My experience on a Leadership Immersion Program.

530 300 The Hunger Project Australia
Written by Sam Cook. Business Chicks Leadership Immersion Program Animator, Mexico, 2015.  

It was a bright, sunny day.  I was standing in the lush gardens at the Australian Embassy in Mexico City. I was a long way from home, and WAY out of my comfort zone.

Here I was, speaking in front of a crowd of dignitaries, representatives from the UN, Women’s Rights organisations, and The Hunger Project employees. Along with my fellow ‘trippers’, who I’d met only days before.

They were all listening attentively to my story. It was one of the proudest moments of my life so far.

How did I get there, and what did I have to share?

When I first found out about The Hunger Project, what struck me most about their work was that, although they facilitate change, it is the people living in hunger themselves that are the ones building on their leadership skills to firstly create their vision, then do the work needed to make their vision become a reality.

I could relate to this.  As someone who had recently been faced with some big life challenges, I was ready to set myself a lofty goal and unlock my full potential.   

Soon after, I found myself in the beautiful mountain village of Genova, more than ten hours travel from Mexico City, on a Leadership Immersion Program. What I found there were many examples of how when people are empowered, they can make significant changes in both their lives and the lives of others.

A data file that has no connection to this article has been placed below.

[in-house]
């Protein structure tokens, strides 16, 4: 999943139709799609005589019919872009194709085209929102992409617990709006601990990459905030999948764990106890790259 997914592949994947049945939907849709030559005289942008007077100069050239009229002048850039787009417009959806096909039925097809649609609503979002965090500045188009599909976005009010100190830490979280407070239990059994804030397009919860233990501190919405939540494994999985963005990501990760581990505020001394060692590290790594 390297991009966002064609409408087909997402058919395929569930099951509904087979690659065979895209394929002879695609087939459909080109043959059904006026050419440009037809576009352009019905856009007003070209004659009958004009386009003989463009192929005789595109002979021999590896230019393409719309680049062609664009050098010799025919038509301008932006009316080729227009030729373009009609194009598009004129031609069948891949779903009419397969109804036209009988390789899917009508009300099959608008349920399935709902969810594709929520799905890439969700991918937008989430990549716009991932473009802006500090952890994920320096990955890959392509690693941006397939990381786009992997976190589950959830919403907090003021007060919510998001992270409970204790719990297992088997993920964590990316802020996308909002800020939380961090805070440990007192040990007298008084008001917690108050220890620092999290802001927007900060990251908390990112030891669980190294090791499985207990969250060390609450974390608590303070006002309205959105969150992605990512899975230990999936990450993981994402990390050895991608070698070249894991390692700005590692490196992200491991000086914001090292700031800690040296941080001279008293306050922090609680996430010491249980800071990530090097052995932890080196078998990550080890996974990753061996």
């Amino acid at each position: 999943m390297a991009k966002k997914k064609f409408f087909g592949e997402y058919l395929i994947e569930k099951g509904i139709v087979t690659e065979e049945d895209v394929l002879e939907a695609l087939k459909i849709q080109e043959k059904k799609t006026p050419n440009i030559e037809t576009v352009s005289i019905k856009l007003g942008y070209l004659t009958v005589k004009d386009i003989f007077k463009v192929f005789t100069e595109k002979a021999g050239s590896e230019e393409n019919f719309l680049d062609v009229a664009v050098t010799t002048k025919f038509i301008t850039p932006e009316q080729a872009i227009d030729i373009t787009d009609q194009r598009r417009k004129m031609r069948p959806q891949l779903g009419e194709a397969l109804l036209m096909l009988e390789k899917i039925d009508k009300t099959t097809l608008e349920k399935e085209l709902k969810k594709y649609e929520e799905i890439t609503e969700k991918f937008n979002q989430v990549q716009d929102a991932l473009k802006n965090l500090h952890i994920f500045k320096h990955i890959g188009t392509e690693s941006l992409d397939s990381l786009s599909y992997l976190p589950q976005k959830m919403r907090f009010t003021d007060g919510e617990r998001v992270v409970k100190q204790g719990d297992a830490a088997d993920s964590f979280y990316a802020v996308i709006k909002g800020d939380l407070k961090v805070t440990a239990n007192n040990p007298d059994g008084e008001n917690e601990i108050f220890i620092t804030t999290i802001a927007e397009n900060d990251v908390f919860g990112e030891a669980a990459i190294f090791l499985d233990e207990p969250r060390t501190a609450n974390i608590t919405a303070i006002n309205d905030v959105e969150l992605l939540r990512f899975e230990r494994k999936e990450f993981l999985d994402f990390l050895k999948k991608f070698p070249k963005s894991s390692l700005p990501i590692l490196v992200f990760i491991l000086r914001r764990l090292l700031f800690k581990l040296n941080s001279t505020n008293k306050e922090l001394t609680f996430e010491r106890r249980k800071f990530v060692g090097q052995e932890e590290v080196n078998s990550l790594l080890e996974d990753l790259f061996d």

As part of our time in the village, we were privileged to attend a community meeting. Here, representatives from four different villages shared their visions for their communities.

When each village planned out their vision, they had key projects that they wanted to work on. All of the examples involved local people learning new skills, that they’d then pass along to others. This gave them a sense of purpose and pride in what they could accomplish, a strong sense of community, and skills that would continue being useful in their communities. It also helped the local people understand how they could all work together as a team and turn their vision into reality.  

The Hunger Project had worked hard to give the women of these villages a voice. We were told of the challenges of changing belief systems, with the result that many of the men had come to realise that if everyone (including women and youth) were on board, that their vision could be reached sooner.

Standing in front of the crowd at the Embassy, I shared the lesson that when an individual’s leadership is developed, their confidence has a chance to shine through and they become empowered. When people join together with others they can have a huge impact.

I saw this in myself and many others during my time in Mexico, and these are lessons I’ve kept with me since.

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